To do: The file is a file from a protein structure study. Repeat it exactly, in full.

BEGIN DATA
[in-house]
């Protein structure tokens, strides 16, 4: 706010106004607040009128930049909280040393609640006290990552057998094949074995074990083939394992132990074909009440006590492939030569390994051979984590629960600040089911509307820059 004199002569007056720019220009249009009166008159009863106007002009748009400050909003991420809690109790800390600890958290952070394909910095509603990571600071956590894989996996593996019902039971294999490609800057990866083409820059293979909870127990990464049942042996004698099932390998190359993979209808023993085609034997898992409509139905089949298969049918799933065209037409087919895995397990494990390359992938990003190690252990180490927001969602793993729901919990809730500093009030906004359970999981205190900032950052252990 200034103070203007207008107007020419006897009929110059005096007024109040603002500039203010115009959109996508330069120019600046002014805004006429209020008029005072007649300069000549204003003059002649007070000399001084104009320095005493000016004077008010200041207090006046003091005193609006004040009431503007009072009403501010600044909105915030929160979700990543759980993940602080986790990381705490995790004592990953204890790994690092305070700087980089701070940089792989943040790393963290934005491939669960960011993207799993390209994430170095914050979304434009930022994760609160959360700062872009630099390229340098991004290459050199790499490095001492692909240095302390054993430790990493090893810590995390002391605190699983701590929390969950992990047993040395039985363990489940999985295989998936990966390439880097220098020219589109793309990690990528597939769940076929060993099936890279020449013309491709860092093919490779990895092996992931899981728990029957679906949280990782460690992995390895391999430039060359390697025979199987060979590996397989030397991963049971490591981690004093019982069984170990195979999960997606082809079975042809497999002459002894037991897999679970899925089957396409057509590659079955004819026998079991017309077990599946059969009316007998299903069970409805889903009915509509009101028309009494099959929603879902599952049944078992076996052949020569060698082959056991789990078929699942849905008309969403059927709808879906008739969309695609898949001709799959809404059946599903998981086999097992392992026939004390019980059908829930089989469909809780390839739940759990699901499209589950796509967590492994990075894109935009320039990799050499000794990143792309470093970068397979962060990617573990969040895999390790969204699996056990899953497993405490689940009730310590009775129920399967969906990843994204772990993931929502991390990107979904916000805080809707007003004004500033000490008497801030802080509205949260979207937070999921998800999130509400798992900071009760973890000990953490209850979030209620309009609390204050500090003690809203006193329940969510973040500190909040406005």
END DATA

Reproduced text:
[in-house]
């Protein structure tokens, strides 16, 4: 706010106004607040009128930049909280040393609640006290990552057998094949074995074990083939394992132990074909009440006590492939030569390994051979984590629960600040089911509307820059 004199002569007056720019220009249009009166008159009863106007002009748009400050909003991420809690109790800390600890958290952070394909910095509603990571600071956590894989996996593996019902039971294999490609800057990866083409820059293979909870127990990464049942042996004698099932390998190359993979209808023993085609034997898992409509139905089949298969049918799933065209037409087919895995397990494990390359992938990003190690252990180490927001969602793993729901919990809730500093009030906004359970999981205190900032950052252990 200034103070203007207008107007020419006897009929110059005096007024109040603002500039203010115009959109996508330069120019600046002014805004006429209020008029005072007649300069000549204003003059002649007070000399001084104009320095005493000016004077008010200041207090006046003091005193609006004040009431503007009072009403501010600044909105915030929160979700990543759980993940602080986790990381705490995790004592990953204890790994690092305070700087980089701070940089792989943040790393963290934005491939669960960011993207799993390209994430170095914050979304434009930022994760609160959360700062872009630099390229340098991004290459050199790499490095001492692909240095302390054993430790990493090893810590995390002391605190699983701590929390969950992990047993040395039985363990489940999985295989998936990966390439880097220098020219589109793309990690990528597939769940076929060993099936890279020449013309491709860092093919490779990895092996992931899981728990029957679906949280990782460690992995390895391999430039060359390697025979199987060979590996397989030397991963049971490591981690004093019982069984170990195979999960997606082809079975042809497999002459002894037991897999679970899925089957396409057509590659079955004819026998079991017309077990599946059969009316007998299903069970409805889903009915509509009101028309009494099959929603879902599952049944078992076996052949020569060698082959056991789990078929699942849905008309969403059927709808879906008739969309695609898949001709799959809404059946599903998981086999097992392992026939004390019980059908829930089989469909809780390839739940759990699901499209589950796509967590492994990075894109935009320039990799050499000794990143792309470093970068397979962060990617573990969040895999390790969204699996056990899953497993405490689940009730310590009775129920399967969906990843994204772990993931929502991390990107979904916000805080809707007003004004500033000490008497801030802080509205949260979207937070999921998800999130509400798992900071009760973890000990953490209850979030209620309009609390204050500090003690809203006193329940969510973040500190909040406005």